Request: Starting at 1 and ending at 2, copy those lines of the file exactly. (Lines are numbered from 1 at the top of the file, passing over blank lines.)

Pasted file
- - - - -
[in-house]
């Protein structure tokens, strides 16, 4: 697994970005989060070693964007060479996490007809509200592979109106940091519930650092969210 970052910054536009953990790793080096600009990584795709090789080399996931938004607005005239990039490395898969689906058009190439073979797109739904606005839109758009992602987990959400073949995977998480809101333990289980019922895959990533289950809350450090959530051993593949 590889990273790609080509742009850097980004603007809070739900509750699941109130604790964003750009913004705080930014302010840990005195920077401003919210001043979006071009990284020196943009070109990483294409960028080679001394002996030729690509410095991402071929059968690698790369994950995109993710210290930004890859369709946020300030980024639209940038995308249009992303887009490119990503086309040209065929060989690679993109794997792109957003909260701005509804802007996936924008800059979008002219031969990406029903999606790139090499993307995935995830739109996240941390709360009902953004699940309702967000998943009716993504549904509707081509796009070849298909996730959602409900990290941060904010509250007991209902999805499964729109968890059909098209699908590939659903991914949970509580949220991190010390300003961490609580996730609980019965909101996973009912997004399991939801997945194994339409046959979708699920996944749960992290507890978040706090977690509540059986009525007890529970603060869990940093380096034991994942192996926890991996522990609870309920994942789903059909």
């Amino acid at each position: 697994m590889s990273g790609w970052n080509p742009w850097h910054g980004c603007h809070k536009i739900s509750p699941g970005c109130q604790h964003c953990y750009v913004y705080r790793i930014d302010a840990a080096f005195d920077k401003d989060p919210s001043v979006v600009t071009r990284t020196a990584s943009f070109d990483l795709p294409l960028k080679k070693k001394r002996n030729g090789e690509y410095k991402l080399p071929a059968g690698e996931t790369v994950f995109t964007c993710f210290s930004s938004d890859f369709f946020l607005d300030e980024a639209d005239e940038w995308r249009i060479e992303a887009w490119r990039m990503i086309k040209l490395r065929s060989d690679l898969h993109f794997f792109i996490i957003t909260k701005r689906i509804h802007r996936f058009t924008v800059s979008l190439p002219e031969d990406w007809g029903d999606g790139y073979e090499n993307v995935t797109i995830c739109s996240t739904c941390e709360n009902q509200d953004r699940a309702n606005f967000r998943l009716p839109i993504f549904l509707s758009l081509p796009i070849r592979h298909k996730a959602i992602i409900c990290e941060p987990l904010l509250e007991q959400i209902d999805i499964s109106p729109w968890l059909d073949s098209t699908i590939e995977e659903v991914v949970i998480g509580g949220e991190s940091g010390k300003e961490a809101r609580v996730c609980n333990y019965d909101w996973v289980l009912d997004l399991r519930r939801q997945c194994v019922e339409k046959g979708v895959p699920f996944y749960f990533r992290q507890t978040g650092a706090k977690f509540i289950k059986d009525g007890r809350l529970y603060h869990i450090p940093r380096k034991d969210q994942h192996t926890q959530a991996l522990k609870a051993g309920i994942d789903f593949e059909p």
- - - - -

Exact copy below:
[in-house]
């Protein structure tokens, strides 16, 4: 697994970005989060070693964007060479996490007809509200592979109106940091519930650092969210 970052910054536009953990790793080096600009990584795709090789080399996931938004607005005239990039490395898969689906058009190439073979797109739904606005839109758009992602987990959400073949995977998480809101333990289980019922895959990533289950809350450090959530051993593949 590889990273790609080509742009850097980004603007809070739900509750699941109130604790964003750009913004705080930014302010840990005195920077401003919210001043979006071009990284020196943009070109990483294409960028080679001394002996030729690509410095991402071929059968690698790369994950995109993710210290930004890859369709946020300030980024639209940038995308249009992303887009490119990503086309040209065929060989690679993109794997792109957003909260701005509804802007996936924008800059979008002219031969990406029903999606790139090499993307995935995830739109996240941390709360009902953004699940309702967000998943009716993504549904509707081509796009070849298909996730959602409900990290941060904010509250007991209902999805499964729109968890059909098209699908590939659903991914949970509580949220991190010390300003961490609580996730609980019965909101996973009912997004399991939801997945194994339409046959979708699920996944749960992290507890978040706090977690509540059986009525007890529970603060869990940093380096034991994942192996926890991996522990609870309920994942789903059909």